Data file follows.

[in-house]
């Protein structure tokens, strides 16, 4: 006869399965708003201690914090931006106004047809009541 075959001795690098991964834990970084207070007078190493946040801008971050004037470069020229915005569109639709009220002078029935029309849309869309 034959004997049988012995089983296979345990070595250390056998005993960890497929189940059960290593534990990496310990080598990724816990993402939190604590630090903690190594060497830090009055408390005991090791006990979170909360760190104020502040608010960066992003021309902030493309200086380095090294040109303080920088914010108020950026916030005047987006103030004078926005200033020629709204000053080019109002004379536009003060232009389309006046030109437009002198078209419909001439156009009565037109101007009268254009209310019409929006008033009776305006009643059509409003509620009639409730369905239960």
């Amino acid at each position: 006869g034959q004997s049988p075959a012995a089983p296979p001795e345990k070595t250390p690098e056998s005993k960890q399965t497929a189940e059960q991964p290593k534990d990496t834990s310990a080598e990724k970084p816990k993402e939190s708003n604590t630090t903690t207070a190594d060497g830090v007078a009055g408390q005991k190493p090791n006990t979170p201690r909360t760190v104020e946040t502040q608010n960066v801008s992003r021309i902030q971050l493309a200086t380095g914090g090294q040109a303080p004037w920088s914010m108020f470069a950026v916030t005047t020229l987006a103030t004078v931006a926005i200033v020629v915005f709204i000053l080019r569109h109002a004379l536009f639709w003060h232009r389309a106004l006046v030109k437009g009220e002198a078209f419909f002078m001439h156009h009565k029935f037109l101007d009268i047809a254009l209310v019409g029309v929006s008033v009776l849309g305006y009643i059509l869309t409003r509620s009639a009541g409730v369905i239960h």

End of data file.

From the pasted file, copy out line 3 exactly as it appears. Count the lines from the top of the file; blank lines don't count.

């Amino acid at each position: 006869g034959q004997s049988p075959a012995a089983p296979p001795e345990k070595t250390p690098e056998s005993k960890q399965t497929a189940e059960q991964p290593k534990d990496t834990s310990a080598e990724k970084p816990k993402e939190s708003n604590t630090t903690t207070a190594d060497g830090v007078a009055g408390q005991k190493p090791n006990t979170p201690r909360t760190v104020e946040t502040q608010n960066v801008s992003r021309i902030q971050l493309a200086t380095g914090g090294q040109a303080p004037w920088s914010m108020f470069a950026v916030t005047t020229l987006a103030t004078v931006a926005i200033v020629v915005f709204i000053l080019r569109h109002a004379l536009f639709w003060h232009r389309a106004l006046v030109k437009g009220e002198a078209f419909f002078m001439h156009h009565k029935f037109l101007d009268i047809a254009l209310v019409g029309v929006s008033v009776l849309g305006y009643i059509l869309t409003r509620s009639a009541g409730v369905i239960h």